In 2006, the Center for Valley and Regional Studies completed an architectural assessment of the small stone house that stands southeast of the main house at Belle Grove Plantation. Although this building has traditionally been known as the overseer's house, not much else was known about it. Little or no research on this building had been undertaken previously. Most of what was known was a by-product of research on the main house, more recent archaeological testing undertaken on various parts of the plantation, repairs to the overseer's house, and oral testimony from several people who had lived at Belle Grove in the twentieth century.
The overseer's house in 2006 (left) and in the early twentieth century (right), showing two-story frame addition
The overseer's house was probably constructed around 1795-1810, during the time when Isaac Hite, Jr. was building up his plantation operation and focusing on its management. The building's substantial construction and its conspicuous placement in relation to the mansion also imply that it was intended to serve an important plantation-related function during the Hite period. Although its original stone shell remains largely intact except for some reworked cellar openings, the interior has been heavily altered. Still, enough architectural evidence survives on the interior surfaces to permit reconstruction of the original first-floor arrangement with some certainty.
Property plats showing the overseer's house as a tenant house on the main plantation in 1892 (left) and as part of a separate property parcel in 1895 (right)
Even though the building served as a dwelling or tenant house for much of its later existence, it was not originally constructed to function solely as a dwelling. Furthermore, no evidence has been uncovered to date that confirms that the building was planned as an overseer's house. Instead, the architectural evidence makes a strong case for the building's intended use as a plantation store, or possibly a combined dwelling and storehouse, during its earliest years. Although the building may have been transformed into a dwelling even during the later Hite period, it was probably not intended as such when it was first built.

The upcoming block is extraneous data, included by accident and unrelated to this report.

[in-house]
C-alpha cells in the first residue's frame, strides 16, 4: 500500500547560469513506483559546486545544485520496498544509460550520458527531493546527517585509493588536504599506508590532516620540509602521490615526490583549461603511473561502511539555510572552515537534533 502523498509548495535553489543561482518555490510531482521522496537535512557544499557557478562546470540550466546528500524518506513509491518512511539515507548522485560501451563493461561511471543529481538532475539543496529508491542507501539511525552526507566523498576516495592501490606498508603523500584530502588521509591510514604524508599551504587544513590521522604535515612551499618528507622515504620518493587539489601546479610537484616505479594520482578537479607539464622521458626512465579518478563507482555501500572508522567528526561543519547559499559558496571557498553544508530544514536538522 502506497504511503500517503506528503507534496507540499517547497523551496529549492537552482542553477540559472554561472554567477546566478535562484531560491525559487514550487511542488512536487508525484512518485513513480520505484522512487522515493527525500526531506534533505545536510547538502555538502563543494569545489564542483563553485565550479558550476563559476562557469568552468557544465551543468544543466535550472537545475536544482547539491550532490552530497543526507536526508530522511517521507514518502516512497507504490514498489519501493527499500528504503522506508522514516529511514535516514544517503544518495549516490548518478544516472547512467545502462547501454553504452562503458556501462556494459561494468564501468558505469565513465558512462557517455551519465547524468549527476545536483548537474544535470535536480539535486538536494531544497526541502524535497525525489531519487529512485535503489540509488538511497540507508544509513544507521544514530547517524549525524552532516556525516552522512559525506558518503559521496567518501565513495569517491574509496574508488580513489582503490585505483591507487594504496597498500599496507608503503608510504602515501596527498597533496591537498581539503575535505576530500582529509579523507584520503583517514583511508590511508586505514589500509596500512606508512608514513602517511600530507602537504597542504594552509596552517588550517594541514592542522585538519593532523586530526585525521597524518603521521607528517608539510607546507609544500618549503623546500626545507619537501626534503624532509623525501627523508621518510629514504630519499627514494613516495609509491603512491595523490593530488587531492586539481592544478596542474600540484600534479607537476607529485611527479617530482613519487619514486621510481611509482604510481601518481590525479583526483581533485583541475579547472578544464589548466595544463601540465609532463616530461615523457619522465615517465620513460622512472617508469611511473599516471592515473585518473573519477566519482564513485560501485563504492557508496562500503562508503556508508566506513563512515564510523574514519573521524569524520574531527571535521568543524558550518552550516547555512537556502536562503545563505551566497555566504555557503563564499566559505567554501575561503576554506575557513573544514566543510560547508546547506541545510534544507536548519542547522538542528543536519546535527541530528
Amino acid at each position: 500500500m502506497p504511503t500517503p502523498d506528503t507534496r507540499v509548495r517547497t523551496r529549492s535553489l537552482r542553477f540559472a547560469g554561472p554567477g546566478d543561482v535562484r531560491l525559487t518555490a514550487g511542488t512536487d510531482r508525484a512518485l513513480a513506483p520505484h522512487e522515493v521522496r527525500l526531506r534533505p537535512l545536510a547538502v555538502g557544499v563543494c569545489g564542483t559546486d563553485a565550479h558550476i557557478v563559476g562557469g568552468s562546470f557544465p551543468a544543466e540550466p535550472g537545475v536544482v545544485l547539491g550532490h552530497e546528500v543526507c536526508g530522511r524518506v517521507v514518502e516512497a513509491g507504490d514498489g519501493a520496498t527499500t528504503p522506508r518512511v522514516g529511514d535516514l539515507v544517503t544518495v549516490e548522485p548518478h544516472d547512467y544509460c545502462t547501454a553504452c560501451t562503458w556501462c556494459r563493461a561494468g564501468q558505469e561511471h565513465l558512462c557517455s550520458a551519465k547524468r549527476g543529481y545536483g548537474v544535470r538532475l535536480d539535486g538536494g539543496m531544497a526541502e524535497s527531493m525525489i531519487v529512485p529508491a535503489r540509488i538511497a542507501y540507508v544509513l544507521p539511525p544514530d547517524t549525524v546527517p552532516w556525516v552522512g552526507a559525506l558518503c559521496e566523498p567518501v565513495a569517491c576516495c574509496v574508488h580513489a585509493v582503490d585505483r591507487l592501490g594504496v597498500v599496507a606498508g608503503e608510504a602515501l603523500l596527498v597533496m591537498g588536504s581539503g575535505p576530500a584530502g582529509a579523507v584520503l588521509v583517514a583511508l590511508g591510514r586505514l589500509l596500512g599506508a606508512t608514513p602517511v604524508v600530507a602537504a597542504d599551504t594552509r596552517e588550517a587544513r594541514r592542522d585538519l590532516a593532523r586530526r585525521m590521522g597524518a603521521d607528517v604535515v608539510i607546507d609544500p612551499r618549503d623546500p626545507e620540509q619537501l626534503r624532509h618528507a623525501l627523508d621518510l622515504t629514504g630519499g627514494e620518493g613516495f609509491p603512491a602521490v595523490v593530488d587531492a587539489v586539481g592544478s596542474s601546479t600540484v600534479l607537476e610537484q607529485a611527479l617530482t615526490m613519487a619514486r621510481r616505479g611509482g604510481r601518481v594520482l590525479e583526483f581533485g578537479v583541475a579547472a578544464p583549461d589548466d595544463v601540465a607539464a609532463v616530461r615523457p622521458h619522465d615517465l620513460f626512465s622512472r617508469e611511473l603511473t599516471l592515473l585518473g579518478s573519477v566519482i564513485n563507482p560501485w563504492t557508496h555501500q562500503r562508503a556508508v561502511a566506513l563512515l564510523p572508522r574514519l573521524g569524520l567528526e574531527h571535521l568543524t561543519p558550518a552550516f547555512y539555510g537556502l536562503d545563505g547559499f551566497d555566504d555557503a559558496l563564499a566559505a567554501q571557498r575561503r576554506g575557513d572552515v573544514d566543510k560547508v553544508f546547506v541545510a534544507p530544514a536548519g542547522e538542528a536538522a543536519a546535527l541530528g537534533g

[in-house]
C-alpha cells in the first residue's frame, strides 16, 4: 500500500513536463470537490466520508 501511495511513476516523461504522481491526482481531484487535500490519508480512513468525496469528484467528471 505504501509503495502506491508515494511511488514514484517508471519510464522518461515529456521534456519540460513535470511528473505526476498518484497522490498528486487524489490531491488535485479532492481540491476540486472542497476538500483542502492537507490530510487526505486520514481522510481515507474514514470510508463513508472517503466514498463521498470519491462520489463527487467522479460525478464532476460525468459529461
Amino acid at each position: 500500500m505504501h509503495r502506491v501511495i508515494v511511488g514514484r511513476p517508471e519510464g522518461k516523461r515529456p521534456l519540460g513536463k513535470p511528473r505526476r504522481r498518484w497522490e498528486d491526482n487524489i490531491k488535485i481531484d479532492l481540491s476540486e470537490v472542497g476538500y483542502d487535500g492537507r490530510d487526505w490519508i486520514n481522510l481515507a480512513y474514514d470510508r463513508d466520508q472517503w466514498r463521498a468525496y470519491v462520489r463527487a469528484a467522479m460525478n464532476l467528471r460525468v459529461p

The Overseer's House is the first building visitors see as they drive along the access road approaching Belle Grove. As such, it constitutes a significant part of the visual landscape, and is arguably one of the most publicly conspicuous features on the site. If it served as a plantation store during the earliest part of the Hite period, this building also would have constituted a major element within the entire complex, and an important part of Hite's increasingly sophisticated plantation operation.